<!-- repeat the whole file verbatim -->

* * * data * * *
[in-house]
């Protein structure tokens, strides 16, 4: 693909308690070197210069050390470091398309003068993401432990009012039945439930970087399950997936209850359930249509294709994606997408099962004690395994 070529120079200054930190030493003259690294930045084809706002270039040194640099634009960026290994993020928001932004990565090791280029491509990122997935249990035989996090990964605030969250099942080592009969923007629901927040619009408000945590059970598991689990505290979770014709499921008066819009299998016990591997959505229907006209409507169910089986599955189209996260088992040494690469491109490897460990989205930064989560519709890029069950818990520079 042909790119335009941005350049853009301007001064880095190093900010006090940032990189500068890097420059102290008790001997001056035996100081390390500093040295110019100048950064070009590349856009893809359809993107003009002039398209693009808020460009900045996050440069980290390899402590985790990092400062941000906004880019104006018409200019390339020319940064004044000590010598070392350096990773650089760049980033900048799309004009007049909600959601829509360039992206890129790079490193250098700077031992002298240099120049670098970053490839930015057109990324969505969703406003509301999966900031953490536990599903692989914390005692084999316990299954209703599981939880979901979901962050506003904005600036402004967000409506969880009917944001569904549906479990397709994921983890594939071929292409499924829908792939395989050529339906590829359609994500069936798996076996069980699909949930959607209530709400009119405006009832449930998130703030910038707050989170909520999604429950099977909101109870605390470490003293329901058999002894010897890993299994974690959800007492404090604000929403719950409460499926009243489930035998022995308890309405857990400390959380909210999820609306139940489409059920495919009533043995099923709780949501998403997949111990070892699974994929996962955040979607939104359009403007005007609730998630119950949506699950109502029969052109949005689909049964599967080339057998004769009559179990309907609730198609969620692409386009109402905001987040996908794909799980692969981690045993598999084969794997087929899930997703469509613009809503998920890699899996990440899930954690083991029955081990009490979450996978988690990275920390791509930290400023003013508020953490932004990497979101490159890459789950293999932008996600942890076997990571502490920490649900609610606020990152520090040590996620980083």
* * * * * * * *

[in-house]
């Protein structure tokens, strides 16, 4: 693909308690070197210069050390470091398309003068993401432990009012039945439930970087399950997936209850359930249509294709994606997408099962004690395994 070529120079200054930190030493003259690294930045084809706002270039040194640099634009960026290994993020928001932004990565090791280029491509990122997935249990035989996090990964605030969250099942080592009969923007629901927040619009408000945590059970598991689990505290979770014709499921008066819009299998016990591997959505229907006209409507169910089986599955189209996260088992040494690469491109490897460990989205930064989560519709890029069950818990520079 042909790119335009941005350049853009301007001064880095190093900010006090940032990189500068890097420059102290008790001997001056035996100081390390500093040295110019100048950064070009590349856009893809359809993107003009002039398209693009808020460009900045996050440069980290390899402590985790990092400062941000906004880019104006018409200019390339020319940064004044000590010598070392350096990773650089760049980033900048799309004009007049909600959601829509360039992206890129790079490193250098700077031992002298240099120049670098970053490839930015057109990324969505969703406003509301999966900031953490536990599903692989914390005692084999316990299954209703599981939880979901979901962050506003904005600036402004967000409506969880009917944001569904549906479990397709994921983890594939071929292409499924829908792939395989050529339906590829359609994500069936798996076996069980699909949930959607209530709400009119405006009832449930998130703030910038707050989170909520999604429950099977909101109870605390470490003293329901058999002894010897890993299994974690959800007492404090604000929403719950409460499926009243489930035998022995308890309405857990400390959380909210999820609306139940489409059920495919009533043995099923709780949501998403997949111990070892699974994929996962955040979607939104359009403007005007609730998630119950949506699950109502029969052109949005689909049964599967080339057998004769009559179990309907609730198609969620692409386009109402905001987040996908794909799980692969981690045993598999084969794997087929899930997703469509613009809503998920890699899996990440899930954690083991029955081990009490979450996978988690990275920390791509930290400023003013508020953490932004990497979101490159890459789950293999932008996600942890076997990571502490920490649900609610606020990152520090040590996620980083």